Ÿ  perform experimental modal analysis and operational vibration analysis of the second (identical) fan,

Ÿ  determine differences in modal and dynamic characteristics of both fans,

Ÿ  perform vibrodiagnostic measurements on the first fan to determine possible damages.

Acknowledgement

This work was supported by VEGA project No. 1/0937/12 and KEGA project No. 021TUKE-4/2013.

References

[1]  Trebuňa F., Šimčák F. and Huňady R., Kmitanie a modálna analýza mechanických sústav. Technická univerzita v Košiciach, Košice, 2012, 236 pages.
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[2]  Trebuňa F., Šimčák F., Príručka experimentálnej mechaniky. Technická univerzita v Košiciach, Košice, 2007, 1525 pages.
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[3]  Trebuňa F., Šimčák F. and Bocko J., “Decreasing of vibration amplitudes of the converter pedestal by design changes and changes in prestress of the bolted joints”, Engineering Failure Analysis, Volume 16, Issue 1, January 2009, 262-272.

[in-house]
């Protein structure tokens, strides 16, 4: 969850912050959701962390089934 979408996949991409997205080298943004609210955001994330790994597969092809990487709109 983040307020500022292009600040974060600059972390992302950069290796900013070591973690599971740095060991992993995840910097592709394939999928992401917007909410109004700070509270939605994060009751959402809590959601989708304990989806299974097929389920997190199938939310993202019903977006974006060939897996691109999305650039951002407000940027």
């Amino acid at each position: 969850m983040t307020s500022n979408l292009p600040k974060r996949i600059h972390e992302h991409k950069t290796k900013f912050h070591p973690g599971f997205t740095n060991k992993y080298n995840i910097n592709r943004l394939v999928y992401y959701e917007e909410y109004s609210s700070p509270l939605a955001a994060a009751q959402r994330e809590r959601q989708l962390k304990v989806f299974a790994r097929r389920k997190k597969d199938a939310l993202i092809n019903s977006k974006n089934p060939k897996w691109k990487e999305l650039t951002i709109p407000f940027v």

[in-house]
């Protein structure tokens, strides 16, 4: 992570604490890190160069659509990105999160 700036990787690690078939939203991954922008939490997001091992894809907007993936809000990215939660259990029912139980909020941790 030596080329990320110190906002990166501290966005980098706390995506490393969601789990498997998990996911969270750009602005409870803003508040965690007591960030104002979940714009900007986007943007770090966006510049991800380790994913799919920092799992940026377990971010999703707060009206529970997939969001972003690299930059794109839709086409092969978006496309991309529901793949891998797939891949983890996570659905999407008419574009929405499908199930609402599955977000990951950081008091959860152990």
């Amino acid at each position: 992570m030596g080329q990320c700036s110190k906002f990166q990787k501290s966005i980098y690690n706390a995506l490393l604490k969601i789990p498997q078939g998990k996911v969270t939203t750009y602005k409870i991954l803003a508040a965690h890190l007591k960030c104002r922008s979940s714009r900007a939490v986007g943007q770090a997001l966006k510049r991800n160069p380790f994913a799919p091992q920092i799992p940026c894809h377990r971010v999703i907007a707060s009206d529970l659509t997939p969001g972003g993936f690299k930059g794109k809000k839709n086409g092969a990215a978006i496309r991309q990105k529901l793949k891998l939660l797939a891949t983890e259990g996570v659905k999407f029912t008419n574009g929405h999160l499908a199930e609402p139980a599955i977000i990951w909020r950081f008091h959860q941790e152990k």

In article      CrossRef
 
[4]  Trebuňa F., Šimčák F. and Huňady R., “Modal analysis of transport complex and drop tests of container for transport of spent nuclear fuel” in Proceedings of the 50th Annual Conference on Experimental Stress Analysis, Tábor, Czech republic, June 04-07, 2012, 493-500.
In article      
 
[5]  Trebuňa F., Šimčák F., Huňady R. and Pástor M., “Identification of pipes damages on gas compressor stations by modal analysis methods”,Engineering Failure Analysis, Volume 27, January 2013, 213-224.
In article      CrossRef
 
[6]  Trebuňa F., Šimčák F., Bocko J. and Pástor M., “Application of vibro-isolation elements in supporting piping systems of compressor stations” inProceeding of the 3rd International Conference on Modelling of Mechanical and Mechatronic systems, Zemplínska Šírava, Slovak Republic, September 22-24, 2009, 489-495.
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[7]  Trebuňa F., Šimčák F., Bocko F., Trebuňa F., “Identification of causes of radial fan failure”,Engineering Failure Analysis, Volume 16, Issue 7, October 2009, 2054-2065.
In article      CrossRef
 
[8]  STN ISO 10816-1 “Mechanical vibration - Evaluation of machine vibration by measurements on non-rotating parts”.
In article